2. Immunity for censoring users Detecting bias.

The harder and more urgent Section 230 problem is what to do about Silicon Valley’s newfound enthusiasm for censoring users whose views it disapproves of. I confess to being a conservative, whatever that means these days, and I have little doubt that social media content mediation rules are biased against conservative speech. This is hard to prove, of course, in part because social media has a host of ways to disadvantage speakers who are unpopular in the Valley. Their posts can be quarantined, so that only the speaker and a few persistent followers ever see them but none knows of that distribution has been suppressed. Or they can be demonetized, so that Valley-unpopular speakers, even those with large followings, cannot use ad funding to expand their reach. Or facially neutral rules, such as prohibitions on doxing or encouraging harassment, are applied with maximum force only to the unpopular. Combined with the utterly opaque talk-to-the-bot mechanisms for appeal that the Valley has embraced, these tools allow even one or two low-level but highly motivated content moderators to sabotage their target’s speech.

Artificial intelligence won’t solve this problem.  It is likely to make it worse. AI is famous for imitating the biases of the decisionmakers it learns from – and for then being conveniently incapable of explaining how it arrived at its own decisions. No conservative should have much faith in a machine that learns its content moderation lessons from current practice in Silicon Valley.

Foreign government interference. European governments, unbound by the first amendment, have not been shy about telling Silicon Valley to suppress speech it dislikes, which include true facts about people who claim a right to be forgotten, or charges that a politician belongs to a fascist party, or what it calls hate speech. Indeed, much of the Valley has already surrendered, agreeing to use their terms of service to enforce Europe’s sweeping view of hate speech–under which the President’s tweets and the Attorney General’s speeches could probably be banned today.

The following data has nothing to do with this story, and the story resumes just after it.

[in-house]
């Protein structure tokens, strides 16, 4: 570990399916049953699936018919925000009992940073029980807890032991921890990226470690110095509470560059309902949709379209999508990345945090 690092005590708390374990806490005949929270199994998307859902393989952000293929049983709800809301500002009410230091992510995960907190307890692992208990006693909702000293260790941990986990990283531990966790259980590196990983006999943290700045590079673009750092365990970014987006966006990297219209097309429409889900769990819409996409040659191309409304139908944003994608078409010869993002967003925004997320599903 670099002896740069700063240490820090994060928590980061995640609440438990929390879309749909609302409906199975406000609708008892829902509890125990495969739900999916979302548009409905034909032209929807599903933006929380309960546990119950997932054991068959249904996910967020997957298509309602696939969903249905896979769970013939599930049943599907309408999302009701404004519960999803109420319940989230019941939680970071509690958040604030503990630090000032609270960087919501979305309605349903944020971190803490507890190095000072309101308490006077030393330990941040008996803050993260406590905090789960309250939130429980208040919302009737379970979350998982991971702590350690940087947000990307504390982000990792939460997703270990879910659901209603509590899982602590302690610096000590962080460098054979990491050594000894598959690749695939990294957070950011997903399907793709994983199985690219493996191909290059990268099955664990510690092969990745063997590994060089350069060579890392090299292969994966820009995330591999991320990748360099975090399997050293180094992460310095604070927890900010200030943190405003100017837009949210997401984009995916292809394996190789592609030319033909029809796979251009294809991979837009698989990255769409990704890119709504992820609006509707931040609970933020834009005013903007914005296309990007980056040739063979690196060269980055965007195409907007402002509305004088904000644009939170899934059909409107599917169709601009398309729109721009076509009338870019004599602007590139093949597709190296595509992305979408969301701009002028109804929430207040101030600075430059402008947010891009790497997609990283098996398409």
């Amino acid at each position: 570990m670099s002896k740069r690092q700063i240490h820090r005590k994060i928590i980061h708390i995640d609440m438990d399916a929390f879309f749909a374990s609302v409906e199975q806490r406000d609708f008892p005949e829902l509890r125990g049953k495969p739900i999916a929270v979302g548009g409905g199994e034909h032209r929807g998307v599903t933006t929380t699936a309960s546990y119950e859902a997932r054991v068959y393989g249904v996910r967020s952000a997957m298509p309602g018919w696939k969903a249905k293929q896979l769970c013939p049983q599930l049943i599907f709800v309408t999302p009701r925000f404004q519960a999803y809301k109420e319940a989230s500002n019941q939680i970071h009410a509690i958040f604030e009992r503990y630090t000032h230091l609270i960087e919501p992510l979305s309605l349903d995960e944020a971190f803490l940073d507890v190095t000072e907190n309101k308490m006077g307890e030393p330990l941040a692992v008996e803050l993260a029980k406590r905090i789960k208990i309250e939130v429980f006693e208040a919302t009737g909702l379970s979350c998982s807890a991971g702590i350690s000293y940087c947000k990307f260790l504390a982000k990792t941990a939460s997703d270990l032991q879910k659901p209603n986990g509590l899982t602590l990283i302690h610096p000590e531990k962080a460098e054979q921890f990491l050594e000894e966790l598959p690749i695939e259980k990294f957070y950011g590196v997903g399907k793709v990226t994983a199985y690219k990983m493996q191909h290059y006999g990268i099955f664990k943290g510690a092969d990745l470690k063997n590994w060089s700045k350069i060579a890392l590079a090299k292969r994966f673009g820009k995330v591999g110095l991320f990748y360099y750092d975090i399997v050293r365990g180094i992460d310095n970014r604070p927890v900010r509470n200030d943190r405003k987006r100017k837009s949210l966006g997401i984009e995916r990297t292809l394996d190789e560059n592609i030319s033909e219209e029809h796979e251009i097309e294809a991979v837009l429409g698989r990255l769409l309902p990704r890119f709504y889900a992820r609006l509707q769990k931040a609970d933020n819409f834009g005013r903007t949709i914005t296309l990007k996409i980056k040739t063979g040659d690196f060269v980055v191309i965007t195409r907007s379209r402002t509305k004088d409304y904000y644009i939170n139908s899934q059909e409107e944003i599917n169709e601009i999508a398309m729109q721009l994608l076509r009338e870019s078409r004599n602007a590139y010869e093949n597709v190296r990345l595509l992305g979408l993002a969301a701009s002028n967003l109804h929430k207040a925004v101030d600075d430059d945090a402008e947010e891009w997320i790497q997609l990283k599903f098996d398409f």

Europe is not alone in its determination to limit what Americans can say and read.  Baidu has argued successfully that it has a first amendment right to return nothing but sunny tourist pictures when Americans searched for “Tiananmen Square June 1989.” Jian Zhang v. Baidu.Com Inc., 10 F. Supp. 3d 433 (S.D.N.Y. 2014). Today, any government but ours is free to order a US company to suppress the speech of Americans the government doesn’t like.

In the long run it is dangerous for American democracy to give highly influential social media firms a blanket immunity when they bow to foreign government pressure and suppress the speech of Americans. We need to armor ourselves against such tactics, not facilitate them.

Regulation deserves another look. This isn’t the first time we’ve faced a disruptive new technology that changed the way Americans talked to each other. The rise of broadcasting a hundred years ago was at least at transformational, and as threatening to the political order, as social media today. It played a big role in the success of Hitler and Mussolini, not to mention FDR and Father Coughlin.

American politicians worried that radio and television owners could sway popular opinion in unpredictable or irresponsible ways. They responded with a remarkable barrage of new regulation – all designed to ensure that wealthy owners of the disruptive technology did not use it to unduly distort the national dialogue. Broadcasters were required to get government licenses, not once but over and over again. Foreign interests were denied the right to own stations or networks. A “fairness” doctrine required that broadcasters present issues in an honest, equitable, and balanced way. Opposing candidates for office had to be given equal air time, and political ads could to be aired at the lowest commercial rate. Certain words (at least seven) could not be said on the radio.